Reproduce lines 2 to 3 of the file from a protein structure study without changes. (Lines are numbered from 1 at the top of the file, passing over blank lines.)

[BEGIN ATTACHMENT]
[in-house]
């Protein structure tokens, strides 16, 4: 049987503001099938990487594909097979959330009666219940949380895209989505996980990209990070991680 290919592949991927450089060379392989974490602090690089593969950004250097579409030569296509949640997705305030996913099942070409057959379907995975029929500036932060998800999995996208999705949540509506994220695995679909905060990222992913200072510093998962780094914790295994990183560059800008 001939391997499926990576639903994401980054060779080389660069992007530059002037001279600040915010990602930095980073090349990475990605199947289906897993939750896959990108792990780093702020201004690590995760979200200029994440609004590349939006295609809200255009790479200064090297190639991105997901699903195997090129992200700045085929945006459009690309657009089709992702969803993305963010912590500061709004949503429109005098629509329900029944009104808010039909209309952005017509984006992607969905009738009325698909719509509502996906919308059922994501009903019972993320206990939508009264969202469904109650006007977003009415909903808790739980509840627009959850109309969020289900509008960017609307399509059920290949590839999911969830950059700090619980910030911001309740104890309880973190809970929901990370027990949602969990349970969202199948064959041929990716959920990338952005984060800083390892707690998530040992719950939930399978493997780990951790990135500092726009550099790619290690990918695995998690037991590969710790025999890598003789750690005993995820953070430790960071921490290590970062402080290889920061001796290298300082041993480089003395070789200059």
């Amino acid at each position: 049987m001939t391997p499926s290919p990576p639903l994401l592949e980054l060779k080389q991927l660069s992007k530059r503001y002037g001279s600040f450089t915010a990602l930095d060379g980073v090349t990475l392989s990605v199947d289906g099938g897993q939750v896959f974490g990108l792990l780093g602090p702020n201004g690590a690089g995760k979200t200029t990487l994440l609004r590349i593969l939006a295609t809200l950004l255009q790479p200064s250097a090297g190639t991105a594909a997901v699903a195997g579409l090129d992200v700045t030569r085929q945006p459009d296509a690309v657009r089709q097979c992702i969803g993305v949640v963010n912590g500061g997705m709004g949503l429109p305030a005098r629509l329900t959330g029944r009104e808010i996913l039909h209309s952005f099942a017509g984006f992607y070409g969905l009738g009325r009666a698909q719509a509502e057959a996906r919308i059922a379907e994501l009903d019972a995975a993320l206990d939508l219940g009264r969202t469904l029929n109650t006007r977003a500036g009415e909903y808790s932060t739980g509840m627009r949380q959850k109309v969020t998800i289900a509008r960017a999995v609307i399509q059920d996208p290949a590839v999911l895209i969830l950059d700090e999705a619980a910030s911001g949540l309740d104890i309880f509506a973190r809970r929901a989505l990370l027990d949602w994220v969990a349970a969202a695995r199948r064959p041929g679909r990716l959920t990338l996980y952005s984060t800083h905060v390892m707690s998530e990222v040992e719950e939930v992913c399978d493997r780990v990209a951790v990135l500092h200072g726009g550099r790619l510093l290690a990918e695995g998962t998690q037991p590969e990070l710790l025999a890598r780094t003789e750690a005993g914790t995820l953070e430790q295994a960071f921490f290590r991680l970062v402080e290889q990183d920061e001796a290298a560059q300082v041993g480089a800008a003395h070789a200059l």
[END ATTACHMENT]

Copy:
């Protein structure tokens, strides 16, 4: 049987503001099938990487594909097979959330009666219940949380895209989505996980990209990070991680 290919592949991927450089060379392989974490602090690089593969950004250097579409030569296509949640997705305030996913099942070409057959379907995975029929500036932060998800999995996208999705949540509506994220695995679909905060990222992913200072510093998962780094914790295994990183560059800008 001939391997499926990576639903994401980054060779080389660069992007530059002037001279600040915010990602930095980073090349990475990605199947289906897993939750896959990108792990780093702020201004690590995760979200200029994440609004590349939006295609809200255009790479200064090297190639991105997901699903195997090129992200700045085929945006459009690309657009089709992702969803993305963010912590500061709004949503429109005098629509329900029944009104808010039909209309952005017509984006992607969905009738009325698909719509509502996906919308059922994501009903019972993320206990939508009264969202469904109650006007977003009415909903808790739980509840627009959850109309969020289900509008960017609307399509059920290949590839999911969830950059700090619980910030911001309740104890309880973190809970929901990370027990949602969990349970969202199948064959041929990716959920990338952005984060800083390892707690998530040992719950939930399978493997780990951790990135500092726009550099790619290690990918695995998690037991590969710790025999890598003789750690005993995820953070430790960071921490290590970062402080290889920061001796290298300082041993480089003395070789200059």
């Amino acid at each position: 049987m001939t391997p499926s290919p990576p639903l994401l592949e980054l060779k080389q991927l660069s992007k530059r503001y002037g001279s600040f450089t915010a990602l930095d060379g980073v090349t990475l392989s990605v199947d289906g099938g897993q939750v896959f974490g990108l792990l780093g602090p702020n201004g690590a690089g995760k979200t200029t990487l994440l609004r590349i593969l939006a295609t809200l950004l255009q790479p200064s250097a090297g190639t991105a594909a997901v699903a195997g579409l090129d992200v700045t030569r085929q945006p459009d296509a690309v657009r089709q097979c992702i969803g993305v949640v963010n912590g500061g997705m709004g949503l429109p305030a005098r629509l329900t959330g029944r009104e808010i996913l039909h209309s952005f099942a017509g984006f992607y070409g969905l009738g009325r009666a698909q719509a509502e057959a996906r919308i059922a379907e994501l009903d019972a995975a993320l206990d939508l219940g009264r969202t469904l029929n109650t006007r977003a500036g009415e909903y808790s932060t739980g509840m627009r949380q959850k109309v969020t998800i289900a509008r960017a999995v609307i399509q059920d996208p290949a590839v999911l895209i969830l950059d700090e999705a619980a910030s911001g949540l309740d104890i309880f509506a973190r809970r929901a989505l990370l027990d949602w994220v969990a349970a969202a695995r199948r064959p041929g679909r990716l959920t990338l996980y952005s984060t800083h905060v390892m707690s998530e990222v040992e719950e939930v992913c399978d493997r780990v990209a951790v990135l500092h200072g726009g550099r790619l510093l290690a990918e695995g998962t998690q037991p590969e990070l710790l025999a890598r780094t003789e750690a005993g914790t995820l953070e430790q295994a960071f921490f290590r991680l970062v402080e290889q990183d920061e001796a290298a560059q300082v041993g480089a800008a003395h070789a200059l």